Bohemian Artist Wenceslaus Hollar
Wenceslaus Hollar (1607–1677) was a famous etcher and draftsman of Bohemian origin. Born in Prague, he left the city in the 1620s and was then active in Germany. In 1637, he left for England with his new employer, the English nobleman Thomas Howard, Earl of Arundel (1585–1646).
He settled in London, where he would live and work for the greater part of his life, with the notable exception of the period from 1644 to 1652, when he resided in Antwerp. Hollar left behind some 2,700 plates. He is probably best known for his architectural etchings and views of towns, particularly London, which he drew both before and after the Great Fire in 1666. Also famous are his portraits, or captures, of muffs, shells and butterflies.
One of Hollar’s most famous etchings is a picture of the Cathedral of Our Lady in Antwerp, dated 1649. Construction on what became the largest Gothic church in the Netherlands ended in 1521, and the south tower was left unfinished, reaching only the height depicted in the etching. The work’s lively figural decoration, so typical of Hollar’s work, includes a procession towards the entrance of the cathedral, a horse-drawn coach, and passersby and dogs in a square in front of the church. A later state of the plate was used in the famous illustrated work entitled Castella et praetoria nobilium Brabantiae, which was first published in Antwerp in 1694 by the Flemish historiographer Jacob le Roy (1633–1719).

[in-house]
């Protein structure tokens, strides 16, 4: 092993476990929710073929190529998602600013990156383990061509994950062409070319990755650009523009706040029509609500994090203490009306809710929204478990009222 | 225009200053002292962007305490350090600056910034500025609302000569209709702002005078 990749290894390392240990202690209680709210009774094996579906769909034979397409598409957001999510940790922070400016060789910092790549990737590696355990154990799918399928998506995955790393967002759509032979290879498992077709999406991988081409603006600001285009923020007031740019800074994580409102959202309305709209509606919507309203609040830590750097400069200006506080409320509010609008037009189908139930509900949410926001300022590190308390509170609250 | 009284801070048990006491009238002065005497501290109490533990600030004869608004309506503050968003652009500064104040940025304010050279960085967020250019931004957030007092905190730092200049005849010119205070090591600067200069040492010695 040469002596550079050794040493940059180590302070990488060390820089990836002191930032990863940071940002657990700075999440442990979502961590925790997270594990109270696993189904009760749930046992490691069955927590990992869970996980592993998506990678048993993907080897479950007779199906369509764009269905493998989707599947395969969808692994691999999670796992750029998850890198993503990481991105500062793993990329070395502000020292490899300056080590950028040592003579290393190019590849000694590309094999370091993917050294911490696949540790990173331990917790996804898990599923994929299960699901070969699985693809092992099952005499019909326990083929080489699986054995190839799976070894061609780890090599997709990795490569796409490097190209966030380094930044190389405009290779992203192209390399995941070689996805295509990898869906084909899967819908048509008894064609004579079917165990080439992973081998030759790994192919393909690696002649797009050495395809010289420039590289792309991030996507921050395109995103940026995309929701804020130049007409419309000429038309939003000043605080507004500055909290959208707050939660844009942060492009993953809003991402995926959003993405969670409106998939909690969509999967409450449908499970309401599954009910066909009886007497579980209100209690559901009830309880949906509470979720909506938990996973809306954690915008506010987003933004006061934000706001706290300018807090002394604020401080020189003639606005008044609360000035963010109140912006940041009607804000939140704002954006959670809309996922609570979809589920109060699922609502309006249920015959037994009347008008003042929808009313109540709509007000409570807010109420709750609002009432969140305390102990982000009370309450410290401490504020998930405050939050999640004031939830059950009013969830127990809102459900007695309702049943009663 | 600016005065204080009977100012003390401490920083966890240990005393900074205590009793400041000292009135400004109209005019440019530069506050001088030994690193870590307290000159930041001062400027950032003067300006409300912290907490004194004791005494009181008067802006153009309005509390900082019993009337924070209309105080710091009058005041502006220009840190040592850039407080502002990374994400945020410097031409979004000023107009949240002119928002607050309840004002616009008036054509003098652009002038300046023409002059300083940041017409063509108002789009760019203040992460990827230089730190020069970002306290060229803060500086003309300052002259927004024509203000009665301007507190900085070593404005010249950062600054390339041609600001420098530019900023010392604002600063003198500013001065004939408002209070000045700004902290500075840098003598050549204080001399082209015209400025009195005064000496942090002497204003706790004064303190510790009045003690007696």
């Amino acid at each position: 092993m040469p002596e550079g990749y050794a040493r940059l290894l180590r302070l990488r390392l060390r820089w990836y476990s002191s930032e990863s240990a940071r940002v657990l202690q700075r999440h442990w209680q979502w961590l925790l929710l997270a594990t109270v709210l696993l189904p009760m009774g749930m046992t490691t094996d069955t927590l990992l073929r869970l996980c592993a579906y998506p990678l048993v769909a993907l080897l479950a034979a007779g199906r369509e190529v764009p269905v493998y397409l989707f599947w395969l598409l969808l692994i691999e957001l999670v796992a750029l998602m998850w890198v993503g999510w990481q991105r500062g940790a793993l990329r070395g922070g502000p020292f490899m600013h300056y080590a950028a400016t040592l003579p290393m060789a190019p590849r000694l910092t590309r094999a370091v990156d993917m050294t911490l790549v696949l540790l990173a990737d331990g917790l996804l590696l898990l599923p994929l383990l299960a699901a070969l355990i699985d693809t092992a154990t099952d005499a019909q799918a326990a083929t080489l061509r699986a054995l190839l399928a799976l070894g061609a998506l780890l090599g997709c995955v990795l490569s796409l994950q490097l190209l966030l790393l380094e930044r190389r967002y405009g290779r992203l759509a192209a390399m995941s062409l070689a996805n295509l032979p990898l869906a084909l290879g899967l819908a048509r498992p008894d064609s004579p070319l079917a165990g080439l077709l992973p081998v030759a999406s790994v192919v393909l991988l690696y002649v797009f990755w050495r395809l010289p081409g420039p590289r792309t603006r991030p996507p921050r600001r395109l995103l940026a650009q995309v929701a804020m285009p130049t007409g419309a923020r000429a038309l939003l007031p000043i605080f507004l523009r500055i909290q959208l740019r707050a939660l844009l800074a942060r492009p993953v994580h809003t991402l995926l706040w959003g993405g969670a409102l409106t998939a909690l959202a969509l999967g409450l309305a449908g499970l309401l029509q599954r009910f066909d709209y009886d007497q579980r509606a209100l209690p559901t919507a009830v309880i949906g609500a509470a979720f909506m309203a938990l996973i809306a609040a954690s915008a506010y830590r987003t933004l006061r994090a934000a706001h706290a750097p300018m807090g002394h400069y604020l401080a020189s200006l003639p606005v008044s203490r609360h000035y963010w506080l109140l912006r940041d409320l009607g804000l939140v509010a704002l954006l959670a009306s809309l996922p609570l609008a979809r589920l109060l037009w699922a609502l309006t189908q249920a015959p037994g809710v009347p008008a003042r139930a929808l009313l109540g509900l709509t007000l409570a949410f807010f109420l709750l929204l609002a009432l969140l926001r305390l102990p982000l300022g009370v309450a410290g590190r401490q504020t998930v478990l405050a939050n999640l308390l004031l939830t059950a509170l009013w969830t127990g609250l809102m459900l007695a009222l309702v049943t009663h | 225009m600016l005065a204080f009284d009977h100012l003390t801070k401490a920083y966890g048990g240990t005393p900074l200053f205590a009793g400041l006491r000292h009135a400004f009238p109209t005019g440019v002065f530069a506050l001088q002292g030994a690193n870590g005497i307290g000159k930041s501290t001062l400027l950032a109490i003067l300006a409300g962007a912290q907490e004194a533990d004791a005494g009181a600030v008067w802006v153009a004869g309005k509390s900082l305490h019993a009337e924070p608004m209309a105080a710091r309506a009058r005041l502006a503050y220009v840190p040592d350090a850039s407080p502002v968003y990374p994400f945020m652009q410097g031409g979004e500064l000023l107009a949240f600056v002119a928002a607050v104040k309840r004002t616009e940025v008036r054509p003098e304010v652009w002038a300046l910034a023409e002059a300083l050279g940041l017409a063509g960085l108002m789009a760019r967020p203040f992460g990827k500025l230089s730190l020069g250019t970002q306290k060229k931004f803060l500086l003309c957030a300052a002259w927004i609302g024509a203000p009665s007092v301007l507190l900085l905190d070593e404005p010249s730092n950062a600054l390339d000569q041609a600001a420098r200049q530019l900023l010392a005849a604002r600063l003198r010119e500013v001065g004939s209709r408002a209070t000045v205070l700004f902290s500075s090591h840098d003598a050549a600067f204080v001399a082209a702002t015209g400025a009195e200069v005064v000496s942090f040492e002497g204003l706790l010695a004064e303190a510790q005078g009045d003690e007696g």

The work consists of more than 200 plates by various engravers, showing architectural monuments of the Duchy of Brabant and introducing residences of the nobility and church monuments. The title page of the work documents the high reputation of Hollar’s work, as it lists his name first among the cooperating artists even though the book contains only a very small number of his etchings.
Hollar’s picture of the Antwerp cathedral is currently on display at Lobkowicz Palace as part of The Lobkowicz Library exhibition Architecture in the Work of Peter Paul Rubens and Václav Hollar, which runs through 30 May 2013.
This article was written by Soňa Černocká, Head Librarian at The Lobkowicz Library & Archives and curator of Architecture in the Work of Peter Paul Rubens and Václav Hollar.